The present study aimed to determine the role of balance training improving technical soccer skills in young players. Two U11 soccer teams were randomly assigned one to either balance training (BT; n = 22) or control group (Ctrl; n = 21). At the end of their habitual soccer training (identical in BT and Ctrl), BT underwent additional balance training for 12 weeks (3 sessions/week, 20 minutes per session), while Ctrl had a 20-minute scrimmage. Before and after the intervention, BT and Ctrl underwent two soccer-specific tests (Loughborough Soccer Passing, LSPT, and Shooting, LSST, Tests), and bipedal and unipedal balance evaluations. After intervention, both groups decreased the trials time and improved passing accuracy, with larger improvements in BT than Ctrl (LSPT penalty time [CI95%]: -2.20 seconds [-2.72/-1.68]; ES [CI95%]: -2.54 seconds [-3.34/-1.74]). Both groups improved balance ability, with BT showing larger increments in bipedal tests than Ctrl (static balance: -29 mm [-42/-16]; ES: -1.39 [-2.05/-0.72]; limit of stability: 4% [3/5]; ES 3.93 [2.90/4.95]; unipedal quasi-dynamic balance: 0.07 a.u. [0.03/0.11]; ES: 1.04 [0.40/1.67] and active range of motion: -5% [-8/-2]; ES -0.89 [-1.51/-0.26]). Low-to-moderate correlations between the players' technical level and unipedal balance ability were retrieved, particularly in the non-dominant limb (R from 0.30 to 0.48). Balance training improved some technical soccer skills more than habitual soccer training alone, suggesting that young soccer players may benefit from additional balance training added to their traditional training.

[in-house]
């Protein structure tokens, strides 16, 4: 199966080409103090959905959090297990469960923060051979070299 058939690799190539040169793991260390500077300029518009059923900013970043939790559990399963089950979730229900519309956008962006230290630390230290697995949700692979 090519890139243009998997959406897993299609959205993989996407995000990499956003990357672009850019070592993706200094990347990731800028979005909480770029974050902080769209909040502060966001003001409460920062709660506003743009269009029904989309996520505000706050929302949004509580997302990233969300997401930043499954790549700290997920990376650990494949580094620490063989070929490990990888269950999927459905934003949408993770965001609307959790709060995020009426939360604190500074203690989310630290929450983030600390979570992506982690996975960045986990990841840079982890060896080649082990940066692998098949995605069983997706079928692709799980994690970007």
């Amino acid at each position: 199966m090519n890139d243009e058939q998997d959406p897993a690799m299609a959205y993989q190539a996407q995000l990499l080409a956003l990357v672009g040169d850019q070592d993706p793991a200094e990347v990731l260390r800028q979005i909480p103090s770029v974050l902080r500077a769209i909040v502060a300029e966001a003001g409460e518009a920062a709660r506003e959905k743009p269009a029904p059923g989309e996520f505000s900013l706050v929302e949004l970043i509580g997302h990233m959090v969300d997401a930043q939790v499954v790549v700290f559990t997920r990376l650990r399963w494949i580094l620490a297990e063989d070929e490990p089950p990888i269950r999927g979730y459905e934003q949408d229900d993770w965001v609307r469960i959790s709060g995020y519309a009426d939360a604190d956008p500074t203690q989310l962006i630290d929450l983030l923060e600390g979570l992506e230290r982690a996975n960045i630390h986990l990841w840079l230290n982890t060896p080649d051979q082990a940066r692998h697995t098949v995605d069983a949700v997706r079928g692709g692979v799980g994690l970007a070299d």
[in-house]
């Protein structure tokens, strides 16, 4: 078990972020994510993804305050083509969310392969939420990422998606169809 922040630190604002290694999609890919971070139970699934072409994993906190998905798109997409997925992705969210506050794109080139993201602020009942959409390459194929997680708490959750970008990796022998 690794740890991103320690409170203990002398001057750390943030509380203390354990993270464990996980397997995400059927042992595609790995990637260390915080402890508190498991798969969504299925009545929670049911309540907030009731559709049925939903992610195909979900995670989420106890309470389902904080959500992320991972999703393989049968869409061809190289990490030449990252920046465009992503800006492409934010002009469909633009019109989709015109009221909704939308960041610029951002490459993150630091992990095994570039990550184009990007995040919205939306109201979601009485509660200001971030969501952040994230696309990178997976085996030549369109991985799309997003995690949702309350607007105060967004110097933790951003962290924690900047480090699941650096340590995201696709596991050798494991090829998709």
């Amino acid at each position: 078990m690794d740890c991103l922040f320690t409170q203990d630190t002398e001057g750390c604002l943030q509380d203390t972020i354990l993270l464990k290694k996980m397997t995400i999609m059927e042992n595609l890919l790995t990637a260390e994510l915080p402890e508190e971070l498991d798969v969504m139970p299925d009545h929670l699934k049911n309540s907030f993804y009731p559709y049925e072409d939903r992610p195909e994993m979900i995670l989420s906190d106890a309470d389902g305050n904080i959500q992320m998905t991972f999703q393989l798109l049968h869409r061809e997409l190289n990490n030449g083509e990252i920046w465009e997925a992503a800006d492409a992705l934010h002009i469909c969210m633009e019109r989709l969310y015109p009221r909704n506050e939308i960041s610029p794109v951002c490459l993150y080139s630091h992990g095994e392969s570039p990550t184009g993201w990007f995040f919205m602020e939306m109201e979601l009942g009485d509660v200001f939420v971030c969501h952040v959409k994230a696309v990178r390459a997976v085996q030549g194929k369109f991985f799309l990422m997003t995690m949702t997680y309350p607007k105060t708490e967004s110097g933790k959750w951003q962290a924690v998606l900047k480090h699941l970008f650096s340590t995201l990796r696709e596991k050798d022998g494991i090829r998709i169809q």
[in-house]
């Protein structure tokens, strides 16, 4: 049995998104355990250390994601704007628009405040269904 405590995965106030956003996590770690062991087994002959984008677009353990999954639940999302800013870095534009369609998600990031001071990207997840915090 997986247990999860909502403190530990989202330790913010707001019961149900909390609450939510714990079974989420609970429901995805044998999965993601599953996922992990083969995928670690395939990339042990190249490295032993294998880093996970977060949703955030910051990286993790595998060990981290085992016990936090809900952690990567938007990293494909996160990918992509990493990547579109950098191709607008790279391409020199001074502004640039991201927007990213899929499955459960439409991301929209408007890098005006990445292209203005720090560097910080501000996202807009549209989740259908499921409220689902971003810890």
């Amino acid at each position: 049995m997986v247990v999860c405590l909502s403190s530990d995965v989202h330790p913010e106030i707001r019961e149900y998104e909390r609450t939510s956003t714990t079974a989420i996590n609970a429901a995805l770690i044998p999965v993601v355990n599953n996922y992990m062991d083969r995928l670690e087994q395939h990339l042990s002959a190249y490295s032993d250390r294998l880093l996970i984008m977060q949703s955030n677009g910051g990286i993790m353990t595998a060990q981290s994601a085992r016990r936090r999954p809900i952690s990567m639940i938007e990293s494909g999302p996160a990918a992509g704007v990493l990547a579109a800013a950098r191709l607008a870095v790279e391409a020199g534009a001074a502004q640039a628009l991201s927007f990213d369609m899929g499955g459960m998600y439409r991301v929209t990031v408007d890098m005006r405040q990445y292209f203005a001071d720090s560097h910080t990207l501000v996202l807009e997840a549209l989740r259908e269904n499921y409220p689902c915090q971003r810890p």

|Journal||Scandinavian Journal of Medicine and Science in Sports|
|Publication status||Published - Nov 2018|
- Unipedal stance test
ASJC Scopus subject areas
- Orthopedics and Sports Medicine
- Physical Therapy, Sports Therapy and Rehabilitation